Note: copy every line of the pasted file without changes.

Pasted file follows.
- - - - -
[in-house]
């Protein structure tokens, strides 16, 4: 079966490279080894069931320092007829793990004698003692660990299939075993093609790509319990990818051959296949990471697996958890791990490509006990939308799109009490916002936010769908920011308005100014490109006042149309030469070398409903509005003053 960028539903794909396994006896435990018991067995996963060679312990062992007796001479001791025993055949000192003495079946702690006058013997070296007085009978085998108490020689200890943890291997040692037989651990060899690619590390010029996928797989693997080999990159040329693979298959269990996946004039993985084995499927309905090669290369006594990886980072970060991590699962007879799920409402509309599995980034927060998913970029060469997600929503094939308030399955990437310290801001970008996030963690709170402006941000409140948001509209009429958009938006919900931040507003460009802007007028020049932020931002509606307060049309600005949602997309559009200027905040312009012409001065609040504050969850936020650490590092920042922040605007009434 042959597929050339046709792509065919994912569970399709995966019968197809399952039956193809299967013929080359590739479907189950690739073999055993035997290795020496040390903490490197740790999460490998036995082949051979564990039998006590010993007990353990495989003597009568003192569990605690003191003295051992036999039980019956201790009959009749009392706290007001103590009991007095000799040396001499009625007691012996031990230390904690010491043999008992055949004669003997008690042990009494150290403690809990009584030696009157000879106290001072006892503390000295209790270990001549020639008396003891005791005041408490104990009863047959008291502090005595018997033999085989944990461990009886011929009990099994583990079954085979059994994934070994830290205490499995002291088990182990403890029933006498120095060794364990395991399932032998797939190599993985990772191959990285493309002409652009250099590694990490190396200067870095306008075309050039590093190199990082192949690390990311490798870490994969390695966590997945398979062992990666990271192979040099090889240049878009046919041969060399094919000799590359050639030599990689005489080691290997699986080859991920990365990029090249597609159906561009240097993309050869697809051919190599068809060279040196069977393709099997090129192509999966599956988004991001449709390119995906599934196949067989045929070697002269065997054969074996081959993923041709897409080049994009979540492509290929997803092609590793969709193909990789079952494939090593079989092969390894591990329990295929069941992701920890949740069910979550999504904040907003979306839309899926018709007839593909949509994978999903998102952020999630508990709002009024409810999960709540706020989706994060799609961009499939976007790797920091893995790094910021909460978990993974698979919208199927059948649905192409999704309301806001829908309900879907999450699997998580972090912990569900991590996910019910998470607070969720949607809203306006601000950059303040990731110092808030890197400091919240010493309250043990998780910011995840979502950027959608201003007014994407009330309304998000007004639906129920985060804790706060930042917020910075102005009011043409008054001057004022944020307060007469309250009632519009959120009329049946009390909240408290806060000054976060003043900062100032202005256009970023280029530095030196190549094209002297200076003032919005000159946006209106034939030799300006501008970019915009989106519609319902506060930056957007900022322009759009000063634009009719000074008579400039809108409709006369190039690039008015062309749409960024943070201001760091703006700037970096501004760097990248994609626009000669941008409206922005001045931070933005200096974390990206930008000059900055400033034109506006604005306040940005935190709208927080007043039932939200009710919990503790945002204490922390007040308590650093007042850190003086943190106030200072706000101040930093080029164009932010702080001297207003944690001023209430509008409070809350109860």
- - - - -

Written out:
[in-house]
């Protein structure tokens, strides 16, 4: 079966490279080894069931320092007829793990004698003692660990299939075993093609790509319990990818051959296949990471697996958890791990490509006990939308799109009490916002936010769908920011308005100014490109006042149309030469070398409903509005003053 960028539903794909396994006896435990018991067995996963060679312990062992007796001479001791025993055949000192003495079946702690006058013997070296007085009978085998108490020689200890943890291997040692037989651990060899690619590390010029996928797989693997080999990159040329693979298959269990996946004039993985084995499927309905090669290369006594990886980072970060991590699962007879799920409402509309599995980034927060998913970029060469997600929503094939308030399955990437310290801001970008996030963690709170402006941000409140948001509209009429958009938006919900931040507003460009802007007028020049932020931002509606307060049309600005949602997309559009200027905040312009012409001065609040504050969850936020650490590092920042922040605007009434 042959597929050339046709792509065919994912569970399709995966019968197809399952039956193809299967013929080359590739479907189950690739073999055993035997290795020496040390903490490197740790999460490998036995082949051979564990039998006590010993007990353990495989003597009568003192569990605690003191003295051992036999039980019956201790009959009749009392706290007001103590009991007095000799040396001499009625007691012996031990230390904690010491043999008992055949004669003997008690042990009494150290403690809990009584030696009157000879106290001072006892503390000295209790270990001549020639008396003891005791005041408490104990009863047959008291502090005595018997033999085989944990461990009886011929009990099994583990079954085979059994994934070994830290205490499995002291088990182990403890029933006498120095060794364990395991399932032998797939190599993985990772191959990285493309002409652009250099590694990490190396200067870095306008075309050039590093190199990082192949690390990311490798870490994969390695966590997945398979062992990666990271192979040099090889240049878009046919041969060399094919000799590359050639030599990689005489080691290997699986080859991920990365990029090249597609159906561009240097993309050869697809051919190599068809060279040196069977393709099997090129192509999966599956988004991001449709390119995906599934196949067989045929070697002269065997054969074996081959993923041709897409080049994009979540492509290929997803092609590793969709193909990789079952494939090593079989092969390894591990329990295929069941992701920890949740069910979550999504904040907003979306839309899926018709007839593909949509994978999903998102952020999630508990709002009024409810999960709540706020989706994060799609961009499939976007790797920091893995790094910021909460978990993974698979919208199927059948649905192409999704309301806001829908309900879907999450699997998580972090912990569900991590996910019910998470607070969720949607809203306006601000950059303040990731110092808030890197400091919240010493309250043990998780910011995840979502950027959608201003007014994407009330309304998000007004639906129920985060804790706060930042917020910075102005009011043409008054001057004022944020307060007469309250009632519009959120009329049946009390909240408290806060000054976060003043900062100032202005256009970023280029530095030196190549094209002297200076003032919005000159946006209106034939030799300006501008970019915009989106519609319902506060930056957007900022322009759009000063634009009719000074008579400039809108409709006369190039690039008015062309749409960024943070201001760091703006700037970096501004760097990248994609626009000669941008409206922005001045931070933005200096974390990206930008000059900055400033034109506006604005306040940005935190709208927080007043039932939200009710919990503790945002204490922390007040308590650093007042850190003086943190106030200072706000101040930093080029164009932010702080001297207003944690001023209430509008409070809350109860």